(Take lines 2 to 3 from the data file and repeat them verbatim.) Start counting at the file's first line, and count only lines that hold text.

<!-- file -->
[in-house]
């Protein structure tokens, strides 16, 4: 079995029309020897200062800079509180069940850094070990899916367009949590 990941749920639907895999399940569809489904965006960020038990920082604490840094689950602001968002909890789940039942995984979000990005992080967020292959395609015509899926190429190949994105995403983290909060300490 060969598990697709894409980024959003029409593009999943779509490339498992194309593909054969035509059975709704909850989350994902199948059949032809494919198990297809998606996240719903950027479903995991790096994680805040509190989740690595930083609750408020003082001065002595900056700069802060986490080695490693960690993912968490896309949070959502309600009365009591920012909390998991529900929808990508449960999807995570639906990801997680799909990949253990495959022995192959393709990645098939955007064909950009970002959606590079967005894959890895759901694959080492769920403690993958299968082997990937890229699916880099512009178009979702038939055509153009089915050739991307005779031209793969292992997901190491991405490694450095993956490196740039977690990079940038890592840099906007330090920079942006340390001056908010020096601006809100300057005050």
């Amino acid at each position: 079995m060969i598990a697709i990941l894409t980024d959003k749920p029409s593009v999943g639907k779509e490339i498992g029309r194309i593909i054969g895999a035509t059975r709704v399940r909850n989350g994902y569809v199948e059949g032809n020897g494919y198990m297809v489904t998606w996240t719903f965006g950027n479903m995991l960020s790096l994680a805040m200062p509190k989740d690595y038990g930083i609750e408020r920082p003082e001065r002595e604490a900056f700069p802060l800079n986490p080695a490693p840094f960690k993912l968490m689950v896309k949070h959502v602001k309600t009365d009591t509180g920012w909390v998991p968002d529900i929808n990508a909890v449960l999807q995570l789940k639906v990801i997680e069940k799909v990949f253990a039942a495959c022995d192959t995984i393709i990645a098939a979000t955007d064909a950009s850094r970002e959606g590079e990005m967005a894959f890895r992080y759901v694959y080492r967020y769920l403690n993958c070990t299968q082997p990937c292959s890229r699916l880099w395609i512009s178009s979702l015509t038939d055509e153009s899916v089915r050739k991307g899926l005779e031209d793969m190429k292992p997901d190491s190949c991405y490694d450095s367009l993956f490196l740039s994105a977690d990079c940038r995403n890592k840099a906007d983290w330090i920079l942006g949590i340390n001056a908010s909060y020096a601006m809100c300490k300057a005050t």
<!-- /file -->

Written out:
């Protein structure tokens, strides 16, 4: 079995029309020897200062800079509180069940850094070990899916367009949590 990941749920639907895999399940569809489904965006960020038990920082604490840094689950602001968002909890789940039942995984979000990005992080967020292959395609015509899926190429190949994105995403983290909060300490 060969598990697709894409980024959003029409593009999943779509490339498992194309593909054969035509059975709704909850989350994902199948059949032809494919198990297809998606996240719903950027479903995991790096994680805040509190989740690595930083609750408020003082001065002595900056700069802060986490080695490693960690993912968490896309949070959502309600009365009591920012909390998991529900929808990508449960999807995570639906990801997680799909990949253990495959022995192959393709990645098939955007064909950009970002959606590079967005894959890895759901694959080492769920403690993958299968082997990937890229699916880099512009178009979702038939055509153009089915050739991307005779031209793969292992997901190491991405490694450095993956490196740039977690990079940038890592840099906007330090920079942006340390001056908010020096601006809100300057005050």
């Amino acid at each position: 079995m060969i598990a697709i990941l894409t980024d959003k749920p029409s593009v999943g639907k779509e490339i498992g029309r194309i593909i054969g895999a035509t059975r709704v399940r909850n989350g994902y569809v199948e059949g032809n020897g494919y198990m297809v489904t998606w996240t719903f965006g950027n479903m995991l960020s790096l994680a805040m200062p509190k989740d690595y038990g930083i609750e408020r920082p003082e001065r002595e604490a900056f700069p802060l800079n986490p080695a490693p840094f960690k993912l968490m689950v896309k949070h959502v602001k309600t009365d009591t509180g920012w909390v998991p968002d529900i929808n990508a909890v449960l999807q995570l789940k639906v990801i997680e069940k799909v990949f253990a039942a495959c022995d192959t995984i393709i990645a098939a979000t955007d064909a950009s850094r970002e959606g590079e990005m967005a894959f890895r992080y759901v694959y080492r967020y769920l403690n993958c070990t299968q082997p990937c292959s890229r699916l880099w395609i512009s178009s979702l015509t038939d055509e153009s899916v089915r050739k991307g899926l005779e031209d793969m190429k292992p997901d190491s190949c991405y490694d450095s367009l993956f490196l740039s994105a977690d990079c940038r995403n890592k840099a906007d983290w330090i920079l942006g949590i340390n001056a908010s909060y020096a601006m809100c300490k300057a005050t």